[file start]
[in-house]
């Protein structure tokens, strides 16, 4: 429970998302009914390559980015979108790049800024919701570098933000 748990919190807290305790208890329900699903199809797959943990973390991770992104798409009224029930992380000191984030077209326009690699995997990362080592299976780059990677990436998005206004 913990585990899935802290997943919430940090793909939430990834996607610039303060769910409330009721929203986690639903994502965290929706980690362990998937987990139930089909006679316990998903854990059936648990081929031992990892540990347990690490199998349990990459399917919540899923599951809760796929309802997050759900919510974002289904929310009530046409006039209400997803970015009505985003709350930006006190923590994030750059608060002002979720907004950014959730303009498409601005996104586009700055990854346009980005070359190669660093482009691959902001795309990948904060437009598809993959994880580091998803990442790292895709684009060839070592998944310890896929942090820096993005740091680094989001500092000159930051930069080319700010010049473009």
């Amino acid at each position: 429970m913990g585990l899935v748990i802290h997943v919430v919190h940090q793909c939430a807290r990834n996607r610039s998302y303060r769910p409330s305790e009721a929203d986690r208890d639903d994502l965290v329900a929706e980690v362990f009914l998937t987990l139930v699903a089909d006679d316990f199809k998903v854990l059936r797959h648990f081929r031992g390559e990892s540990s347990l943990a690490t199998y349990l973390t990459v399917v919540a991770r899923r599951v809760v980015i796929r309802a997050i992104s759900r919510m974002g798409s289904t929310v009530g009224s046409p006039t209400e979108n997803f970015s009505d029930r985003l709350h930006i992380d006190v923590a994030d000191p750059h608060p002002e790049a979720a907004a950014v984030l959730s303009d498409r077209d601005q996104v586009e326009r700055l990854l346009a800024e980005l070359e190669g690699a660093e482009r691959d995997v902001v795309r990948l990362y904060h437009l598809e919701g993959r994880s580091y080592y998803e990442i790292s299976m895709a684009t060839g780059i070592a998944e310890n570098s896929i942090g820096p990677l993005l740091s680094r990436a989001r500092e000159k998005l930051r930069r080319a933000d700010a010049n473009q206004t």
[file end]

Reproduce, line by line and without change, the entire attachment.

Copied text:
[in-house]
């Protein structure tokens, strides 16, 4: 429970998302009914390559980015979108790049800024919701570098933000 748990919190807290305790208890329900699903199809797959943990973390991770992104798409009224029930992380000191984030077209326009690699995997990362080592299976780059990677990436998005206004 913990585990899935802290997943919430940090793909939430990834996607610039303060769910409330009721929203986690639903994502965290929706980690362990998937987990139930089909006679316990998903854990059936648990081929031992990892540990347990690490199998349990990459399917919540899923599951809760796929309802997050759900919510974002289904929310009530046409006039209400997803970015009505985003709350930006006190923590994030750059608060002002979720907004950014959730303009498409601005996104586009700055990854346009980005070359190669660093482009691959902001795309990948904060437009598809993959994880580091998803990442790292895709684009060839070592998944310890896929942090820096993005740091680094989001500092000159930051930069080319700010010049473009």
């Amino acid at each position: 429970m913990g585990l899935v748990i802290h997943v919430v919190h940090q793909c939430a807290r990834n996607r610039s998302y303060r769910p409330s305790e009721a929203d986690r208890d639903d994502l965290v329900a929706e980690v362990f009914l998937t987990l139930v699903a089909d006679d316990f199809k998903v854990l059936r797959h648990f081929r031992g390559e990892s540990s347990l943990a690490t199998y349990l973390t990459v399917v919540a991770r899923r599951v809760v980015i796929r309802a997050i992104s759900r919510m974002g798409s289904t929310v009530g009224s046409p006039t209400e979108n997803f970015s009505d029930r985003l709350h930006i992380d006190v923590a994030d000191p750059h608060p002002e790049a979720a907004a950014v984030l959730s303009d498409r077209d601005q996104v586009e326009r700055l990854l346009a800024e980005l070359e190669g690699a660093e482009r691959d995997v902001v795309r990948l990362y904060h437009l598809e919701g993959r994880s580091y080592y998803e990442i790292s299976m895709a684009t060839g780059i070592a998944e310890n570098s896929i942090g820096p990677l993005l740091s680094r990436a989001r500092e000159k998005l930051r930069r080319a933000d700010a010049n473009q206004t």